“We are committed to expanding our delivery experience in order to meet our customers’ needs whenever, wherever and however they want,” said Chris Rupp, Chief Customer and Digital Officer at Albertsons. “Our partnership with DoorDash is the next step in our digital transformation to help make our customers’ lives easier and help answer the perennial question, 'What’s for dinner tonight?'"

    Bloomberg writes that the deal puts DoorDash in direct competition with Instacart, which also delivers for Albertsons:

    "DoorDash dominates U.S. food delivery and increased its market share over rivals such as Uber Technologies and Grubhub amid the shift to ordering from home as the coronavirus pandemic shuttered indoor dining. However, even as cities reopen, demand for food delivery has remained resilient, with DoorDash nearly tripling revenue during the first quarter. Since then, DoorDash has pushed into new business lines such as retail — through a partnership with Bed Bath & Beyond in May and most recently PetSmart — as well as expanded convenience-store offerings, in an effort to capture more customers now accustomed to fast, on-demand delivery."

    KC's View:

    Perhaps, if there are numerous delivery entities providing groceries from a supermarket, it reduces the possibility that one delivery brand could disintermediate the retailer from the shopper relationship.  But only perhaps.  It also could be that the retailer will become more detached from the process, though it appears that Albertsons and DoorDash are taking. amore integrated approach.

    But since DoorDash already has created its own convenience retail entity - DashMart - I have to wonder where its priorities are.  Are companies like Instacart and DashMart delivering for Albertsons?  Or are they really working to deliver for their investors?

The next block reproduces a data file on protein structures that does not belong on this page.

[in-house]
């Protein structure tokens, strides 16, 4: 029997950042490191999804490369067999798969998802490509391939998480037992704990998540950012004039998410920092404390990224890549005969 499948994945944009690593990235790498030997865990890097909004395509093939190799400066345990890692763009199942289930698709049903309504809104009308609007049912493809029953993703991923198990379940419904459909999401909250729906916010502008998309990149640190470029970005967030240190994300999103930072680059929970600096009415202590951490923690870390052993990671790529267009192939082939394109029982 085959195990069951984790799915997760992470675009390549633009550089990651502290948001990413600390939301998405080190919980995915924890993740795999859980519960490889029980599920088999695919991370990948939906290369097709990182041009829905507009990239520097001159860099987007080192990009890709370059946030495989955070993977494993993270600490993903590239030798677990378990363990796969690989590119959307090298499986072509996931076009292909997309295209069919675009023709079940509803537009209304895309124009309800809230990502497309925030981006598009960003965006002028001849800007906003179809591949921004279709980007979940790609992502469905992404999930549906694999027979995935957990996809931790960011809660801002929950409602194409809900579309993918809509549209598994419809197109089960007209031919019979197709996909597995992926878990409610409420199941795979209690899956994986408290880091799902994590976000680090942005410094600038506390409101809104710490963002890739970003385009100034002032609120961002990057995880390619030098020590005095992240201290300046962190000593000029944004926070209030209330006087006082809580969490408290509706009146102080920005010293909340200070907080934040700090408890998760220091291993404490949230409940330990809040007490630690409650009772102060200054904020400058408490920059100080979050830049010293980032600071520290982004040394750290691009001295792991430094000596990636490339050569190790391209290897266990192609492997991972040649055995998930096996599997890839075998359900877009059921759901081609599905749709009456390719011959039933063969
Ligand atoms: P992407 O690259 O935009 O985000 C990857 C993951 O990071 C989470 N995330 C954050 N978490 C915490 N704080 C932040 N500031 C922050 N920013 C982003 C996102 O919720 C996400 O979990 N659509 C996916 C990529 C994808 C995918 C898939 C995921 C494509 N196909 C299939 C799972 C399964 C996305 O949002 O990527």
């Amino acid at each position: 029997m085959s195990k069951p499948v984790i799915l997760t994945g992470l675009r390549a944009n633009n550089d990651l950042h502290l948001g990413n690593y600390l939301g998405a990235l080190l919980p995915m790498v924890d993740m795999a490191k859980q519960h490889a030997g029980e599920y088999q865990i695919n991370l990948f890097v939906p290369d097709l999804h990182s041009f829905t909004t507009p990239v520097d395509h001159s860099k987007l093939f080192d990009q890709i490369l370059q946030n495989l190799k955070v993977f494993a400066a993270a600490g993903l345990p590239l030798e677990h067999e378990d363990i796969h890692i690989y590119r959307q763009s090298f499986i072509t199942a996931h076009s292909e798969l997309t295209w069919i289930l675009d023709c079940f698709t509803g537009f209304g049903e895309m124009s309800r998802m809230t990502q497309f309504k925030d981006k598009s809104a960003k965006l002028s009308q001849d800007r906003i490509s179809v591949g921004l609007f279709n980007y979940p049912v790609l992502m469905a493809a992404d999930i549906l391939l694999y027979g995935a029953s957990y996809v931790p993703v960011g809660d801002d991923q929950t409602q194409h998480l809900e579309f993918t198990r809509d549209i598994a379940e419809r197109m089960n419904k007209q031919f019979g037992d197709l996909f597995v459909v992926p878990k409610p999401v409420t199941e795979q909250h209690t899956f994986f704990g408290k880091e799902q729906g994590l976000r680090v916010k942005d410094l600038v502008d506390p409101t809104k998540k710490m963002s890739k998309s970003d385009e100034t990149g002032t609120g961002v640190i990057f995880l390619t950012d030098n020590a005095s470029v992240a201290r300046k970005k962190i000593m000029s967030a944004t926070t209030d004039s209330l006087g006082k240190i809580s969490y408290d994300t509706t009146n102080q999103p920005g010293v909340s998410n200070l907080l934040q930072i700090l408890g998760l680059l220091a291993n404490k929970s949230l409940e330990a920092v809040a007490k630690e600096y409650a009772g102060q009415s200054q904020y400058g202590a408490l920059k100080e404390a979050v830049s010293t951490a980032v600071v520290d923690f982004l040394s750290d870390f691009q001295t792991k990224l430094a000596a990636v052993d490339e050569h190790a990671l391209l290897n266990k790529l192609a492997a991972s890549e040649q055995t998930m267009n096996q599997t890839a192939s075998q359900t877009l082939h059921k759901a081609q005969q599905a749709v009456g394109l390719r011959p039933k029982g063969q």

It may not be the same thing.

    Published on: June 22, 2021

    From the Seattle Times this morning:

    "Amazon systematically attempts to channel 6% of its office employees out of the company each year, using processes embedded in proprietary software to help meet a target for turnover among low-ranked office workers, a metric Amazon calls 'unregretted attrition,' according to internal company documents seen by the Seattle Times.

    "The documents underscore the extent to which Amazon’s processes closely resemble the controversial management practice of stack ranking - in which employees are graded by comparison with each other rather than against a job description or performance goals - despite Amazon’s insistence that it does not engage in stack ranking. The documents also highlight how much of Amazon’s human resources processes are reliant on apps and algorithms, even among the company’s office workforce.

    "And they provide the most detailed picture yet of how Amazon uses performance improvement plans to funnel low-ranked employees out of the company. The company expects more than one-third of employees on performance improvement plans to fail, documents show. Amazon has previously said that its performance improvement plans aren’t meant to punish employees."